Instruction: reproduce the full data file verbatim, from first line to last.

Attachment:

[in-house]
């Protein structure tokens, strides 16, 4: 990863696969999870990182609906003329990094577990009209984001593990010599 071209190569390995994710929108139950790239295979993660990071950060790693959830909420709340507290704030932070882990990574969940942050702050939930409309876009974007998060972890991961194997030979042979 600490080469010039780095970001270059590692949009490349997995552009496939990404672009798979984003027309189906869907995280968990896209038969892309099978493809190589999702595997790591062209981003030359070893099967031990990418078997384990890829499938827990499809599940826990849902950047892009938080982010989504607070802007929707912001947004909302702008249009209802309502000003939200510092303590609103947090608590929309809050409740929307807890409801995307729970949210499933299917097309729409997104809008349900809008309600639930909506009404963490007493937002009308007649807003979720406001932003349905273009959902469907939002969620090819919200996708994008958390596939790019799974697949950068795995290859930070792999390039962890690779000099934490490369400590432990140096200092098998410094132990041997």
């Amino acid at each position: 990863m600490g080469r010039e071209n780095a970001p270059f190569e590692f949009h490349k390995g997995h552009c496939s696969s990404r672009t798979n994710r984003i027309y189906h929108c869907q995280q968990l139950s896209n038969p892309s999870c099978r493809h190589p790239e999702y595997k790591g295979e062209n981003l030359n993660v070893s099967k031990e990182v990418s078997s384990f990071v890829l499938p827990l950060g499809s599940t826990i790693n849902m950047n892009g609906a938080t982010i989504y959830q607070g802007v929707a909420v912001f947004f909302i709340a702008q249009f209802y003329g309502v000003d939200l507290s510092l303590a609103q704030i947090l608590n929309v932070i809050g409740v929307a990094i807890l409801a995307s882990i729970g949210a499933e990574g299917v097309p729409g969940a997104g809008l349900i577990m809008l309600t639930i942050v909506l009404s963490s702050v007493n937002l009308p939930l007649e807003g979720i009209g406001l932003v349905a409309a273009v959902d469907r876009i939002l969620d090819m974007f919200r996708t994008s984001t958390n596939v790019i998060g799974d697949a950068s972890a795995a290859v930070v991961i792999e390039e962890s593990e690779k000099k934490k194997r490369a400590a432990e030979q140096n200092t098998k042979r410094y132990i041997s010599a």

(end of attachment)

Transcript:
[in-house]
């Protein structure tokens, strides 16, 4: 990863696969999870990182609906003329990094577990009209984001593990010599 071209190569390995994710929108139950790239295979993660990071950060790693959830909420709340507290704030932070882990990574969940942050702050939930409309876009974007998060972890991961194997030979042979 600490080469010039780095970001270059590692949009490349997995552009496939990404672009798979984003027309189906869907995280968990896209038969892309099978493809190589999702595997790591062209981003030359070893099967031990990418078997384990890829499938827990499809599940826990849902950047892009938080982010989504607070802007929707912001947004909302702008249009209802309502000003939200510092303590609103947090608590929309809050409740929307807890409801995307729970949210499933299917097309729409997104809008349900809008309600639930909506009404963490007493937002009308007649807003979720406001932003349905273009959902469907939002969620090819919200996708994008958390596939790019799974697949950068795995290859930070792999390039962890690779000099934490490369400590432990140096200092098998410094132990041997």
């Amino acid at each position: 990863m600490g080469r010039e071209n780095a970001p270059f190569e590692f949009h490349k390995g997995h552009c496939s696969s990404r672009t798979n994710r984003i027309y189906h929108c869907q995280q968990l139950s896209n038969p892309s999870c099978r493809h190589p790239e999702y595997k790591g295979e062209n981003l030359n993660v070893s099967k031990e990182v990418s078997s384990f990071v890829l499938p827990l950060g499809s599940t826990i790693n849902m950047n892009g609906a938080t982010i989504y959830q607070g802007v929707a909420v912001f947004f909302i709340a702008q249009f209802y003329g309502v000003d939200l507290s510092l303590a609103q704030i947090l608590n929309v932070i809050g409740v929307a990094i807890l409801a995307s882990i729970g949210a499933e990574g299917v097309p729409g969940a997104g809008l349900i577990m809008l309600t639930i942050v909506l009404s963490s702050v007493n937002l009308p939930l007649e807003g979720i009209g406001l932003v349905a409309a273009v959902d469907r876009i939002l969620d090819m974007f919200r996708t994008s984001t958390n596939v790019i998060g799974d697949a950068s972890a795995a290859v930070v991961i792999e390039e962890s593990e690779k000099k934490k194997r490369a400590a432990e030979q140096n200092t098998k042979r410094y132990i041997s010599a």